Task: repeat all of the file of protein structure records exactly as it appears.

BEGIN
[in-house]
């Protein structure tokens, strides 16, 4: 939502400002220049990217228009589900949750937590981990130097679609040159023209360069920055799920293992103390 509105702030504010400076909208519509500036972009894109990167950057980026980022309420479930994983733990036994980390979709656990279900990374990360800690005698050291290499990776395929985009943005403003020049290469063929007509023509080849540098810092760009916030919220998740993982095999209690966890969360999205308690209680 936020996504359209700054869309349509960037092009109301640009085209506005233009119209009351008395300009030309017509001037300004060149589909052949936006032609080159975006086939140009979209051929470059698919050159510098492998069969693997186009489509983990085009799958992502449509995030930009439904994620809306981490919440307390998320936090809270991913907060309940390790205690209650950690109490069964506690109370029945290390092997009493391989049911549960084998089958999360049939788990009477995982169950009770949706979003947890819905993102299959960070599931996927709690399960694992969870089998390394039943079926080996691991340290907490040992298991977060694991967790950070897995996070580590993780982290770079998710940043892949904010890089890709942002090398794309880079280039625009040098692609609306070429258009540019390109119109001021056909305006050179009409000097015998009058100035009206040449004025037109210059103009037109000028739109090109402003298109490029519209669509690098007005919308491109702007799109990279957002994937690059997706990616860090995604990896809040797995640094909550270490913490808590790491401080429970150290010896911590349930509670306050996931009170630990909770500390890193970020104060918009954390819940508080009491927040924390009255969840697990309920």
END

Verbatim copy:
[in-house]
């Protein structure tokens, strides 16, 4: 939502400002220049990217228009589900949750937590981990130097679609040159023209360069920055799920293992103390 509105702030504010400076909208519509500036972009894109990167950057980026980022309420479930994983733990036994980390979709656990279900990374990360800690005698050291290499990776395929985009943005403003020049290469063929007509023509080849540098810092760009916030919220998740993982095999209690966890969360999205308690209680 936020996504359209700054869309349509960037092009109301640009085209506005233009119209009351008395300009030309017509001037300004060149589909052949936006032609080159975006086939140009979209051929470059698919050159510098492998069969693997186009489509983990085009799958992502449509995030930009439904994620809306981490919440307390998320936090809270991913907060309940390790205690209650950690109490069964506690109370029945290390092997009493391989049911549960084998089958999360049939788990009477995982169950009770949706979003947890819905993102299959960070599931996927709690399960694992969870089998390394039943079926080996691991340290907490040992298991977060694991967790950070897995996070580590993780982290770079998710940043892949904010890089890709942002090398794309880079280039625009040098692609609306070429258009540019390109119109001021056909305006050179009409000097015998009058100035009206040449004025037109210059103009037109000028739109090109402003298109490029519209669509690098007005919308491109702007799109990279957002994937690059997706990616860090995604990896809040797995640094909550270490913490808590790491401080429970150290010896911590349930509670306050996931009170630990909770500390890193970020104060918009954390819940508080009491927040924390009255969840697990309920």